The Maputo Operational Area of Mozambique’s publicly-owned electricity company, EDM, suffered losses in 2016 of about 600 million meticais (about US$8.5 million, at current exchange rates) due to vandalism and the theft of electricity.
According to the EDM director of client services, Neves Xavier, the theft of power through illegal connections occurs mainly in urban areas, while the destruction of electricity installations occurs mainly in the expansion areas of the Matola municipality.
“We have this question of clandestine connections”, said Xavier. “We are dismantling networks of illegal power connections almost every day”.
In Matola, destruction is often caused by traffic accidents when vehicles hit electricity pylons. “Motorists are responsible for this vandalism”, said Xavier. “When the weekends come, it’s always a challenge in Matola to make the rounds and see where pylons have been hit”.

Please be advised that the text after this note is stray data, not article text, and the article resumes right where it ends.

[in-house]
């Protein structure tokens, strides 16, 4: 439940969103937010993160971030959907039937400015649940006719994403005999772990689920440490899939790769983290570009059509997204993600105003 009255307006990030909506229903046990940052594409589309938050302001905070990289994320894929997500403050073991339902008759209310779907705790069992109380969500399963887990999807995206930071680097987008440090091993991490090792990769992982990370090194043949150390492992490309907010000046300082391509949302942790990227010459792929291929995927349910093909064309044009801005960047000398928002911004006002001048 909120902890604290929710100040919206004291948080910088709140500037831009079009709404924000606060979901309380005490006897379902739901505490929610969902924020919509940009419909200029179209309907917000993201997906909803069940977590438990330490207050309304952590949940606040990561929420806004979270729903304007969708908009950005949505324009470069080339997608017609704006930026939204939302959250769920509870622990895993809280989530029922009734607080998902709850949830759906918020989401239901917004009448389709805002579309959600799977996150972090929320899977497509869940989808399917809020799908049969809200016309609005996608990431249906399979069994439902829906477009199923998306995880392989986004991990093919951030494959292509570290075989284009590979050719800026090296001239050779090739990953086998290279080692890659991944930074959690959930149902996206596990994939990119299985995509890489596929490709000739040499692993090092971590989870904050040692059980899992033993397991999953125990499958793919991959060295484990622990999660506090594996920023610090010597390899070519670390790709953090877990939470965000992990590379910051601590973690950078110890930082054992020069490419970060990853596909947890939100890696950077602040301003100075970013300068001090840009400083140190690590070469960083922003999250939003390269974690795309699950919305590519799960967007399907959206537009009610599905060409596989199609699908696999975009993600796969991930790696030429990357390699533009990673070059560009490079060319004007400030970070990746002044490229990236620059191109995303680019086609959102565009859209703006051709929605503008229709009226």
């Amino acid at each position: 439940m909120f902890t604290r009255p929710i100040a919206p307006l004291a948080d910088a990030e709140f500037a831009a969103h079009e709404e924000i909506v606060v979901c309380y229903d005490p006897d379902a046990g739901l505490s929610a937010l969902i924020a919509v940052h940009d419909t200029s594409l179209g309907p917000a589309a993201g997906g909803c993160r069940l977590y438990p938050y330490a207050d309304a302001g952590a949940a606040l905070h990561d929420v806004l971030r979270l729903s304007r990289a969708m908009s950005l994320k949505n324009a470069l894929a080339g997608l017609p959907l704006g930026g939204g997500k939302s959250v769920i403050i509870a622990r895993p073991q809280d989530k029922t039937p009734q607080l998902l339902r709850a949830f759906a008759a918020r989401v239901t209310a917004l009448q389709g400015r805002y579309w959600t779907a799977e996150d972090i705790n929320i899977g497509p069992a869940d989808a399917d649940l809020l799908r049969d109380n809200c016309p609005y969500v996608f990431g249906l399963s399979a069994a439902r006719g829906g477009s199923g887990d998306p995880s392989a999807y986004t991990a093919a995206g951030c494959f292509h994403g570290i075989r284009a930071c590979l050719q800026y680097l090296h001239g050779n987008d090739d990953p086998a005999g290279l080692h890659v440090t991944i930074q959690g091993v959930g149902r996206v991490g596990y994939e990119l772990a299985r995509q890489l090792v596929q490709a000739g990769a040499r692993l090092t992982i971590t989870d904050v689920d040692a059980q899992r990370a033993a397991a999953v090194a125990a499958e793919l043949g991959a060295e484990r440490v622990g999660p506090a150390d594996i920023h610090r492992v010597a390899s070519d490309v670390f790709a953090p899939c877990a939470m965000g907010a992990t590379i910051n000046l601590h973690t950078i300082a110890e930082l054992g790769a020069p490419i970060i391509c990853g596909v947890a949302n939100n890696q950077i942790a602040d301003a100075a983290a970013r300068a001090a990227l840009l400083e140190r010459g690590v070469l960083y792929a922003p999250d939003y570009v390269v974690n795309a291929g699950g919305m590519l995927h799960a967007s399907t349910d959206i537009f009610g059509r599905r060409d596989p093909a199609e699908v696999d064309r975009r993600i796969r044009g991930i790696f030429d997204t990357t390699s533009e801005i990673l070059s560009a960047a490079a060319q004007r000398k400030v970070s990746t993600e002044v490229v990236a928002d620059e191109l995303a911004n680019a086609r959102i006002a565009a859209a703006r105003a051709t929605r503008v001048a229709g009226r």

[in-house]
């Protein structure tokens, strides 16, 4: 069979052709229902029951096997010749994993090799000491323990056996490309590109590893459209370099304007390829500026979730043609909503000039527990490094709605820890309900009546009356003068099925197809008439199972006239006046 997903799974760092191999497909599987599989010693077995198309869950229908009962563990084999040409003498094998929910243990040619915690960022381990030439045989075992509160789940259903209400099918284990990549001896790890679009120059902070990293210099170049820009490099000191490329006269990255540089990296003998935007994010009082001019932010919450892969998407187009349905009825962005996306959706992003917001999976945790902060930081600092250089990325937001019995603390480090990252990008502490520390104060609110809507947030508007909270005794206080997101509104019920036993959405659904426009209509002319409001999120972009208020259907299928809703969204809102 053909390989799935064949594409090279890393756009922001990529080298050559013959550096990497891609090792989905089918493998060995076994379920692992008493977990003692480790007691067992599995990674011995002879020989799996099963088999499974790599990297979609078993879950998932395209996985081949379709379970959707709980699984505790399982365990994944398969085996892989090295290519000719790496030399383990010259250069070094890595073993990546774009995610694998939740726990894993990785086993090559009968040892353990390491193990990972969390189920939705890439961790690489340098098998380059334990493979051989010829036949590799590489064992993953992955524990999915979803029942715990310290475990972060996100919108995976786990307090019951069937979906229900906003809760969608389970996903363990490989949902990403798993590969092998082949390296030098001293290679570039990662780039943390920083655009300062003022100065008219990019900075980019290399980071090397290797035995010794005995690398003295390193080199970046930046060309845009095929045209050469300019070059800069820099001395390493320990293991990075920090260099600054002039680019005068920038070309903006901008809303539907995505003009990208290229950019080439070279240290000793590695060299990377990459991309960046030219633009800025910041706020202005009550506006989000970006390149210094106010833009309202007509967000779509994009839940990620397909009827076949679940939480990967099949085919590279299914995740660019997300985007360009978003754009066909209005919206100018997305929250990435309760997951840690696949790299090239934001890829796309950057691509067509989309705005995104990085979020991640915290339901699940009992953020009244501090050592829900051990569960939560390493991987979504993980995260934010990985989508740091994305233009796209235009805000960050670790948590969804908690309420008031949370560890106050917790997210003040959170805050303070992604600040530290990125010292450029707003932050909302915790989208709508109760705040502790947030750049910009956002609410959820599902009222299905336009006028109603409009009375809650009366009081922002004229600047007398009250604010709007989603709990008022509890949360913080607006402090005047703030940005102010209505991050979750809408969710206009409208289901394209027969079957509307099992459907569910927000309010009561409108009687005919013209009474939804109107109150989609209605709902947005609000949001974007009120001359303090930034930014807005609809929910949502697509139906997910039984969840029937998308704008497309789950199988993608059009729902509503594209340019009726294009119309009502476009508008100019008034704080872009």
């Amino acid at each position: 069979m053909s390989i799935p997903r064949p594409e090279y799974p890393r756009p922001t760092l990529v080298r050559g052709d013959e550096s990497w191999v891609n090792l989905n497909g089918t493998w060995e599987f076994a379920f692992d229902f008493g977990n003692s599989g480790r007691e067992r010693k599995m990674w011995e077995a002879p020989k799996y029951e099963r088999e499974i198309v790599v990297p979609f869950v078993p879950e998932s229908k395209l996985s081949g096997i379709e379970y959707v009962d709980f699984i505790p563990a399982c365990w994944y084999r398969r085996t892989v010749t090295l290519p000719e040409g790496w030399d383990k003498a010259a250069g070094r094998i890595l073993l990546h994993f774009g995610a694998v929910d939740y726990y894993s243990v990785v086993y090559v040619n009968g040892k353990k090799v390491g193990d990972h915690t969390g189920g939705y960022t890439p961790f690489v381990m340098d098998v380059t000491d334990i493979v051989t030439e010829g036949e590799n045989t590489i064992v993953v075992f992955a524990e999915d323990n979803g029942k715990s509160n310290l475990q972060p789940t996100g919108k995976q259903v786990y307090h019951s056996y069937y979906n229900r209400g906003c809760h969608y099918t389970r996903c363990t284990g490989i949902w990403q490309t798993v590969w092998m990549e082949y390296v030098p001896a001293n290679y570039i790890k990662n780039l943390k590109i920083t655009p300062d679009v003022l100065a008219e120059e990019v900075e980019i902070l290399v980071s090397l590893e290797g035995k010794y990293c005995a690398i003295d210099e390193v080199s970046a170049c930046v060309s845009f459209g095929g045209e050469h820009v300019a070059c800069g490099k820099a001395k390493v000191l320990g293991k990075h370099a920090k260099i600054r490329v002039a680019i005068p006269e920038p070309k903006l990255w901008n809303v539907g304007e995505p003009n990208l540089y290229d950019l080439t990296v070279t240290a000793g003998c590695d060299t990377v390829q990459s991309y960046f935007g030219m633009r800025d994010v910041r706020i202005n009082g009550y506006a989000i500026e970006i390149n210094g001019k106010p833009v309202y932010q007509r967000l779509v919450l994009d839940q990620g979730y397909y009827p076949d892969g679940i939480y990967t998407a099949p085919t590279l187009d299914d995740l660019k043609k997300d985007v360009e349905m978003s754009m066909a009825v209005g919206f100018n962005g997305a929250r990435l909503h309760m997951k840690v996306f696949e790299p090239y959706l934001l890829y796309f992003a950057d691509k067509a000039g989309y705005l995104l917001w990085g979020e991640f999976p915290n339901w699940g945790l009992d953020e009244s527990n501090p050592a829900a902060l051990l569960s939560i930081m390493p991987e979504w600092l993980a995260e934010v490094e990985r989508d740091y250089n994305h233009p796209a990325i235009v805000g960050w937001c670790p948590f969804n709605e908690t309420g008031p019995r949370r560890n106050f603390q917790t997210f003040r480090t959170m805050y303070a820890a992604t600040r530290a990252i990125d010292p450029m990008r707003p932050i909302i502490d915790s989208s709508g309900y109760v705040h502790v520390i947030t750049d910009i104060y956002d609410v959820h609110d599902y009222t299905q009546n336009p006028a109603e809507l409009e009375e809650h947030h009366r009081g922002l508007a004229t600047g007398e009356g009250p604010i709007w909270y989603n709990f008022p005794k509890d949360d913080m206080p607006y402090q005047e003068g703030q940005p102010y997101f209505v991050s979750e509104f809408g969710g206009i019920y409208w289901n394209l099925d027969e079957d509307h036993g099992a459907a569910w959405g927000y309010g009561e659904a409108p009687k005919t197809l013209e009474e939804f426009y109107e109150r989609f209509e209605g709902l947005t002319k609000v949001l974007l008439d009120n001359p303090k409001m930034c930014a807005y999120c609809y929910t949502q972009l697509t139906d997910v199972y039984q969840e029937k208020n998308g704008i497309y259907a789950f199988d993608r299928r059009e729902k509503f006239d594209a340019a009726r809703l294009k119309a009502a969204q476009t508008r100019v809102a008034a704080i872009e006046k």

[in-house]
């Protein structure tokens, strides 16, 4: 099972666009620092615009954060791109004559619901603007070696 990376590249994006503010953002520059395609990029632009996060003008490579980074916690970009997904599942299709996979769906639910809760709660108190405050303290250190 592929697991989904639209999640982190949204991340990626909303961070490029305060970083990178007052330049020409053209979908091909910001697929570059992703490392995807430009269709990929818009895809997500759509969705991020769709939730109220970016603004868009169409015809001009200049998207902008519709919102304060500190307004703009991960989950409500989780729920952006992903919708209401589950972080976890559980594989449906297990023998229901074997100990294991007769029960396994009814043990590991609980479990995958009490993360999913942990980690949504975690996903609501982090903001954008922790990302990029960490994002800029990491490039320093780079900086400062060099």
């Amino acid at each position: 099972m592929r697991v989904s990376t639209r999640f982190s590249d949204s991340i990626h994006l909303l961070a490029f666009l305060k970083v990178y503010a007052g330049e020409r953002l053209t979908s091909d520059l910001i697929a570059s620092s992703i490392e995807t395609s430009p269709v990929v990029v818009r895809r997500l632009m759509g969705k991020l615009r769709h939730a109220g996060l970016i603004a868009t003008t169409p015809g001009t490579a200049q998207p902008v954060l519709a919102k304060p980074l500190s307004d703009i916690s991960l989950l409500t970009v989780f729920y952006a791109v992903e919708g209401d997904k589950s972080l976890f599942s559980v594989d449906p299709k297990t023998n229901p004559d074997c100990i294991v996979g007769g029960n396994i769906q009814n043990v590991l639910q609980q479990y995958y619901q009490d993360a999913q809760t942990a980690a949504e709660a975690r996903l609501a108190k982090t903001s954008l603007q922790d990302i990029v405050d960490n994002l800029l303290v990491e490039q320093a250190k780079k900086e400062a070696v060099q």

To make matters worse, it is often impossible to identify who did the damage, since the same night the owners of the vehicles remove them.
Xavier promised that in 2017, EDM will step up inspection throughout Maputo province. He urged members of the public to denounce all cases of clandestine connections and destruction of electricity infrastructures.
“We are also urging all those individuals and companies who tow away damaged vehicles not to remove them without EDM authorisation if they find that the vehicles have damaged pylons”, he added. “We are also cooperating with the police, so that when a vehicle that damaged a pylon is identified, the police immediately contact EDM”.
When EDM itself identifies the vehicle, it contacts the police so that proceedings can immediately be started against the motorist concerned, Xavier added.
email: Mozambique News Agency